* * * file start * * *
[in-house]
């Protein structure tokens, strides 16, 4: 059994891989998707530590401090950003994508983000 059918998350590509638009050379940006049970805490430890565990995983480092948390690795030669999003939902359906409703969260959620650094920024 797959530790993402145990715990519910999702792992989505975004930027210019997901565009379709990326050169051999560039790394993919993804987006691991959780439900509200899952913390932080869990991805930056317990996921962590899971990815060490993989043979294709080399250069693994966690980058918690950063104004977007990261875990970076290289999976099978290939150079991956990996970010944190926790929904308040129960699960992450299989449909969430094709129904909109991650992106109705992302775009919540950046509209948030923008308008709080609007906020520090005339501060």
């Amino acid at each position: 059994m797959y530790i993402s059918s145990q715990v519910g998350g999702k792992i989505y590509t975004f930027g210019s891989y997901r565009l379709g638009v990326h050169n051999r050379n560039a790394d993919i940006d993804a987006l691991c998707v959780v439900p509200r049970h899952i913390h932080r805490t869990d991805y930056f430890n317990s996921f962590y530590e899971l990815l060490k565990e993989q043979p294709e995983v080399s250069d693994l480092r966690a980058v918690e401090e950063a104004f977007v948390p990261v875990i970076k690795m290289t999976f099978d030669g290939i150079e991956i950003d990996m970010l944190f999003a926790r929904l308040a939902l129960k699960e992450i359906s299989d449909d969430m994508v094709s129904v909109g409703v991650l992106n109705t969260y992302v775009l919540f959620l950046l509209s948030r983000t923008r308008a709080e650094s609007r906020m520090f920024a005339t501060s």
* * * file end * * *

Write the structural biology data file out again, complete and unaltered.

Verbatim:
[in-house]
């Protein structure tokens, strides 16, 4: 059994891989998707530590401090950003994508983000 059918998350590509638009050379940006049970805490430890565990995983480092948390690795030669999003939902359906409703969260959620650094920024 797959530790993402145990715990519910999702792992989505975004930027210019997901565009379709990326050169051999560039790394993919993804987006691991959780439900509200899952913390932080869990991805930056317990996921962590899971990815060490993989043979294709080399250069693994966690980058918690950063104004977007990261875990970076290289999976099978290939150079991956990996970010944190926790929904308040129960699960992450299989449909969430094709129904909109991650992106109705992302775009919540950046509209948030923008308008709080609007906020520090005339501060």
């Amino acid at each position: 059994m797959y530790i993402s059918s145990q715990v519910g998350g999702k792992i989505y590509t975004f930027g210019s891989y997901r565009l379709g638009v990326h050169n051999r050379n560039a790394d993919i940006d993804a987006l691991c998707v959780v439900p509200r049970h899952i913390h932080r805490t869990d991805y930056f430890n317990s996921f962590y530590e899971l990815l060490k565990e993989q043979p294709e995983v080399s250069d693994l480092r966690a980058v918690e401090e950063a104004f977007v948390p990261v875990i970076k690795m290289t999976f099978d030669g290939i150079e991956i950003d990996m970010l944190f999003a926790r929904l308040a939902l129960k699960e992450i359906s299989d449909d969430m994508v094709s129904v909109g409703v991650l992106n109705t969260y992302v775009l919540f959620l950046l509209s948030r983000t923008r308008a709080e650094s609007r906020m520090f920024a005339t501060s």